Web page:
“Iowa has more pigs than people.” I’ve heard this time and time again by those who don’t understand the value of livestock farming. Well, as we get ready to wrap up Pork Month—I want to let you in on a little secret… It’s always been that way, and it’s a good thing.

Iowa was established as a state at the end of 1848. The first Census was completed in 1850 with Iowa’s population totaling 192,214 people. Want to guess how many pigs there were at that time? Drumroll, please—323,247. Now, it used to be that many people had pigs because if you wanted access to affordable pork, you had raise it yourself.  While today’s pig farming looks different, improvements have been made to make this industry even better. And we can rest assured that behind every pig in Iowa, there are men and women who are proud to make a living raising them. In fact, the pork industry in Iowa contributes more than 140,000 jobs to our state!

I know some concerns about the pig population stems from the love of Iowa’s precious natural resources. I think we all, including farmers, understand that concern. And whether a pig is raised indoors or outdoors, care of the environment must be taken into consideration.

Pigs are naturally a bit destructive, so when they are raised on pasture they can sometimes tear up the land. It’s why farmers now take extra steps to protect natural resources like providing pigs with hay to bed and “play” in to deter them from rooting and rotating pens to allow forage to recover and manure to spread more evenly. Fencing is also strategically placed to reduce runoff from sloping landscapes. Manure collected from pigs raised indoors is often called “liquid gold” because it’s a rich, organic source of fertilizer for corn fields. But applying manure is strategic, and that’s why farmers today must be certified and complete a manure management plan in accordance with the law through the Iowa DNR, and many inject it 4 to 6 inches into the soil. No matter which method used, it’s proven manure is a valuable nutrient that can benefit soil health.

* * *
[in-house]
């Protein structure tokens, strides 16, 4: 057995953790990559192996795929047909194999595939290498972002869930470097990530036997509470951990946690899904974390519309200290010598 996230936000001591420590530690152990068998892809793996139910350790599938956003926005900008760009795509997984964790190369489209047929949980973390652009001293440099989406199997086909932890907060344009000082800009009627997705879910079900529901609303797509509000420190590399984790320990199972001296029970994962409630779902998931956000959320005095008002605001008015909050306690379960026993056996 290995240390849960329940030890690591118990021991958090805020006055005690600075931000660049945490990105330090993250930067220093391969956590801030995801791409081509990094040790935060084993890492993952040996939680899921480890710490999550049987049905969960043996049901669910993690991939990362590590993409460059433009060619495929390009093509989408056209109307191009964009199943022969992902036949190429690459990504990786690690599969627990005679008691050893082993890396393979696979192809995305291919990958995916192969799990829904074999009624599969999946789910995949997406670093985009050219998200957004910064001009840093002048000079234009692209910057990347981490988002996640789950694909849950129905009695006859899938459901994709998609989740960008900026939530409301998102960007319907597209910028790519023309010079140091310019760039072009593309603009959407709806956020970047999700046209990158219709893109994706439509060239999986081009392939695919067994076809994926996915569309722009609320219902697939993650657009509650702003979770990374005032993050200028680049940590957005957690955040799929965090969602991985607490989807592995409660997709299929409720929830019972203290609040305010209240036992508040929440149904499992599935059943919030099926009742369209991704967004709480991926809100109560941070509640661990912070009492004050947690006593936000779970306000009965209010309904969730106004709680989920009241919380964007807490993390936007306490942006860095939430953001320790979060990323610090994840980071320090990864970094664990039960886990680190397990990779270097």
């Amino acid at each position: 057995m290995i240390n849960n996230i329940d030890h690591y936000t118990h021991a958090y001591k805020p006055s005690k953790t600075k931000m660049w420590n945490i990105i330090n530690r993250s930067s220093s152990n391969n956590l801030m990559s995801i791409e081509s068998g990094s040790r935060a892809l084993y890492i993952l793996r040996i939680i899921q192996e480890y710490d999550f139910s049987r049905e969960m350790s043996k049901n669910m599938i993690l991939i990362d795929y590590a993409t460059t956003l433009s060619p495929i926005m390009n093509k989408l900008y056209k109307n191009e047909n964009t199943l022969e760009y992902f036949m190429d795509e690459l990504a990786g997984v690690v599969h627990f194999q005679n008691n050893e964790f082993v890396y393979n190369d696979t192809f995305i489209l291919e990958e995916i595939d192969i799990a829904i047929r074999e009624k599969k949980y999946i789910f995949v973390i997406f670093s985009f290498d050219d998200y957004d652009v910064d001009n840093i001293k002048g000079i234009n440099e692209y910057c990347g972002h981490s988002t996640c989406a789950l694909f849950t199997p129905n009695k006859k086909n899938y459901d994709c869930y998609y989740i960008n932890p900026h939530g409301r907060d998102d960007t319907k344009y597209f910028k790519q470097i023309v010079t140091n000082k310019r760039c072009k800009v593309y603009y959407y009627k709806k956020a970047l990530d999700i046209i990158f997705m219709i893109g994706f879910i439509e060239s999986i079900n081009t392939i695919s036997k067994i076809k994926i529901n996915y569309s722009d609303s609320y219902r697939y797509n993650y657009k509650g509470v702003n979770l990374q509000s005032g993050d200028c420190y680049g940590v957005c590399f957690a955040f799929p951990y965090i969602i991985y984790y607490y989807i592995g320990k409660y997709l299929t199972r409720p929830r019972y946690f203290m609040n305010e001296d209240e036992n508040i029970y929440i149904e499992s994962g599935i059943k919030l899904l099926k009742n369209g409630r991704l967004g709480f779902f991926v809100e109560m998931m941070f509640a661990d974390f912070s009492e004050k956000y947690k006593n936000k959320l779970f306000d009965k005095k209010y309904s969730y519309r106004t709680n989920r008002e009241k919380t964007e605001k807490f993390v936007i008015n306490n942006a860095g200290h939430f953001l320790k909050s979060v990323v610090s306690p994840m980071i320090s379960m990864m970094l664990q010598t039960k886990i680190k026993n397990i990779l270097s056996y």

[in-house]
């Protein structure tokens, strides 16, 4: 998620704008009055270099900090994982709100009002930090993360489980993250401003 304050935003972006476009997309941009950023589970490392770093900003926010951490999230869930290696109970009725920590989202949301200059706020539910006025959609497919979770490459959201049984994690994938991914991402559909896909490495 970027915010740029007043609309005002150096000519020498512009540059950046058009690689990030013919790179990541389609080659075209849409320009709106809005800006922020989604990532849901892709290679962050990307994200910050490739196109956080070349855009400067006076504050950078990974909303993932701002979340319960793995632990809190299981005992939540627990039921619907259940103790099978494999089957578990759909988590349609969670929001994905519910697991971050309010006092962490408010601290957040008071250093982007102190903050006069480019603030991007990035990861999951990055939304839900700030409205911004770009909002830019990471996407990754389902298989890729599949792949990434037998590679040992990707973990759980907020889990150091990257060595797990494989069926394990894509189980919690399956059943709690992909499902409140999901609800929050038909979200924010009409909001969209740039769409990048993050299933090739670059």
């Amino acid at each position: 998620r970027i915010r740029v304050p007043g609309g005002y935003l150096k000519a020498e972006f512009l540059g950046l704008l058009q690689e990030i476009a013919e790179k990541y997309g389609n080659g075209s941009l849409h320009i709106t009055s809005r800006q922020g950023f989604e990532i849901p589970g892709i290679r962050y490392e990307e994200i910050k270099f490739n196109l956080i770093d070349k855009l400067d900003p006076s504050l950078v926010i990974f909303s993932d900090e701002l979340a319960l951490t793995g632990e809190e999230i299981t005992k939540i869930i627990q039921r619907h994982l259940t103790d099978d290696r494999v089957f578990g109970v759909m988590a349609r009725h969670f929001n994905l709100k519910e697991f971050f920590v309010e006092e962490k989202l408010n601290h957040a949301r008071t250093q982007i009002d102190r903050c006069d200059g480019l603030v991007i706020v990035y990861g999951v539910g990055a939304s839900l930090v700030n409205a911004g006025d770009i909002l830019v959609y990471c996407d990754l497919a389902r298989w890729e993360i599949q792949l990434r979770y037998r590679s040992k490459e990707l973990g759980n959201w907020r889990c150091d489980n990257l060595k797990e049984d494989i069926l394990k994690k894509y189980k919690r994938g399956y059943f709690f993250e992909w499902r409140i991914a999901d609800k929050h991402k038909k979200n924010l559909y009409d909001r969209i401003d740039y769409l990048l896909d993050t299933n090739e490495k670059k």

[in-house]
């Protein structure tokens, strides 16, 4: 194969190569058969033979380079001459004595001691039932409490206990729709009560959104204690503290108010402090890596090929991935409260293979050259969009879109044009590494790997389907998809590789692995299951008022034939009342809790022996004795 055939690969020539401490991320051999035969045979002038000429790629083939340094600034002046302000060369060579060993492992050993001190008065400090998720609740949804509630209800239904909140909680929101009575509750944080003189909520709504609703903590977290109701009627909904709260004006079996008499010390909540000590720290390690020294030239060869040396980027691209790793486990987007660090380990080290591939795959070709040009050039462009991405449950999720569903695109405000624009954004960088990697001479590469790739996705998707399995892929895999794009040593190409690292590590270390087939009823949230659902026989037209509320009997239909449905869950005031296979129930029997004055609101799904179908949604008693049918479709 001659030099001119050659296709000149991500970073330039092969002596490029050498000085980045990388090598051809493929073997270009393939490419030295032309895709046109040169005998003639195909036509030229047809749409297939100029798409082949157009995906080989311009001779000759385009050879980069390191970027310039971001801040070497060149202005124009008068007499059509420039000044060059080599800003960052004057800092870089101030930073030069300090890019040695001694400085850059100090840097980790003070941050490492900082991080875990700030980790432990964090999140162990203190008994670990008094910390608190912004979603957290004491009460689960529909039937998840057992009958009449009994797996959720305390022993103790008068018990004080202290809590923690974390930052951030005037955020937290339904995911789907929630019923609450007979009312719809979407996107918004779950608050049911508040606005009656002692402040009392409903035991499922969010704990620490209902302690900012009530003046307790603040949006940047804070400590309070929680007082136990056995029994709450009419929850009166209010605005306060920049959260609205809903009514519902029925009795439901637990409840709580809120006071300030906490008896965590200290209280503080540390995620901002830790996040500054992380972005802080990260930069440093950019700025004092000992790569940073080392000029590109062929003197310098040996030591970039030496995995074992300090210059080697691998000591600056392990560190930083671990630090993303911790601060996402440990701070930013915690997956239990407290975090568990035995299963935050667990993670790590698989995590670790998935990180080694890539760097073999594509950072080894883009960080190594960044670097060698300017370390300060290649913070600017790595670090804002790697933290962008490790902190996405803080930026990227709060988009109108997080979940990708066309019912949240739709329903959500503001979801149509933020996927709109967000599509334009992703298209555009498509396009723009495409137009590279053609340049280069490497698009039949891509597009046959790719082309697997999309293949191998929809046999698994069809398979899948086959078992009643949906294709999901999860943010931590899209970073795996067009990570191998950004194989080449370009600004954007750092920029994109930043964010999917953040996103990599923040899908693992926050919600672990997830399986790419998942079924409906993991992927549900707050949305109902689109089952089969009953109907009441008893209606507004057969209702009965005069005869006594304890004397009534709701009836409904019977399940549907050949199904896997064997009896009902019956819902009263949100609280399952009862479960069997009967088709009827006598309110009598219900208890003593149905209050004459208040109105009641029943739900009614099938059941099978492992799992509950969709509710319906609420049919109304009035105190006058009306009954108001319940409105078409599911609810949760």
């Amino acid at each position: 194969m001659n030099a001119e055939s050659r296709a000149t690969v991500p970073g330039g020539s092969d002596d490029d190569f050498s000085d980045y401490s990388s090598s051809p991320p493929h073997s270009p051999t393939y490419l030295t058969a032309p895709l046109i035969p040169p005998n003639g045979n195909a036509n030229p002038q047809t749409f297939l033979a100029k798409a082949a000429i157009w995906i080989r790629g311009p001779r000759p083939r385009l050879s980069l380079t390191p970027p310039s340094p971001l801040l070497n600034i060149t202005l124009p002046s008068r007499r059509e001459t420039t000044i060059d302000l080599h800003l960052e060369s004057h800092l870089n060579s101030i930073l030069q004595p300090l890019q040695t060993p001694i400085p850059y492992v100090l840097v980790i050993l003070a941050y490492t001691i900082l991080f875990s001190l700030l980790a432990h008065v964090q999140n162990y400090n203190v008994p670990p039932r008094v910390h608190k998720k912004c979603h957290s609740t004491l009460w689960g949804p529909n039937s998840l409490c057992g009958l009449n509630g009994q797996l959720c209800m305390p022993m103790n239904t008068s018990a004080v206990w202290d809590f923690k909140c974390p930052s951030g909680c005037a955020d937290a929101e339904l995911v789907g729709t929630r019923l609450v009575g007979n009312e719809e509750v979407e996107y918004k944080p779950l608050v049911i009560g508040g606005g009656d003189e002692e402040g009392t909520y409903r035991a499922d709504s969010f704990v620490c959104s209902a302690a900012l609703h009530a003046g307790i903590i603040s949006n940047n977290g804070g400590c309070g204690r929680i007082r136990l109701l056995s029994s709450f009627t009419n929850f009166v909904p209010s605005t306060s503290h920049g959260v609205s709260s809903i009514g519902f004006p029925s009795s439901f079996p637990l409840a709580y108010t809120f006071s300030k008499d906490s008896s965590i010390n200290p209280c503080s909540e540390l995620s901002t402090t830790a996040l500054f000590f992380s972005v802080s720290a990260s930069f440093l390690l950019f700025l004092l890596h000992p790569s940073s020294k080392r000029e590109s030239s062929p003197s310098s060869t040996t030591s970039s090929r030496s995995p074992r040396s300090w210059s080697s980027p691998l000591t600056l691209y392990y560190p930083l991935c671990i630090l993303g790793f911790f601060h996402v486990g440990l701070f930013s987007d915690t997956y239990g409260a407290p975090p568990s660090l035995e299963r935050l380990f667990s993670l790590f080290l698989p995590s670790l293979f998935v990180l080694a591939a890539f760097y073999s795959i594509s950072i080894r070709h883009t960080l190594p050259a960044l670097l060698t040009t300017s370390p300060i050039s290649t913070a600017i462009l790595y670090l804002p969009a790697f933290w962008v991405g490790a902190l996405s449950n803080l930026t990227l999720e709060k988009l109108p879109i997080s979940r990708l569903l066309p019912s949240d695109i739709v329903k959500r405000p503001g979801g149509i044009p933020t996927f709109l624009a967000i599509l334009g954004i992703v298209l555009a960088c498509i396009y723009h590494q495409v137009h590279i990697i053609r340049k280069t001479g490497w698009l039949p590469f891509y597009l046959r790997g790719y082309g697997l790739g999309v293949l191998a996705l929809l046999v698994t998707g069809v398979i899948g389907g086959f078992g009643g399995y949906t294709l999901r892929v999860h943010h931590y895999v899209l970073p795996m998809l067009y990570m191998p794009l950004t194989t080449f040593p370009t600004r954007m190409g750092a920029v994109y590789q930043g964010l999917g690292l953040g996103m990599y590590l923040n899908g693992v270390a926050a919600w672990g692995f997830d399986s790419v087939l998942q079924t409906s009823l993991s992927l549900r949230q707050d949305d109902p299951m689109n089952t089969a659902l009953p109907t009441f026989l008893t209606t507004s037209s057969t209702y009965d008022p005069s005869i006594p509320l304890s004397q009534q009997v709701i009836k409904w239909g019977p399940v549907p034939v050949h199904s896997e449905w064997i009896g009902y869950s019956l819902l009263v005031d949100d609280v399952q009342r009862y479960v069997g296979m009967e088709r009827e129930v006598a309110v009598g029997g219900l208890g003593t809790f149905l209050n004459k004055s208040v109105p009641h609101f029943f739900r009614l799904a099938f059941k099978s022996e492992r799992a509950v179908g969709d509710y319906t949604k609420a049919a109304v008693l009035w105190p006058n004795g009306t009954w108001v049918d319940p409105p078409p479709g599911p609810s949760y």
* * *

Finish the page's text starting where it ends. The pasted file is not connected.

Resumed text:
The beauty of farming is there are options to fit a farmer’s individual beliefs, lifestyle and what the consumer wants to buy. But it’s important to realize that management is what is critically important to help Iowa successfully and responsibly grow our livestock industry. Because Iowa is a great place to raise families and food, we can expect there will always be more pigs than people. And as long as we always have dedicated caretakers, that sounds good to me!  

By Caitlyn Lamm. Caitlyn is Iowa Farm Bureau’s public relations specialist.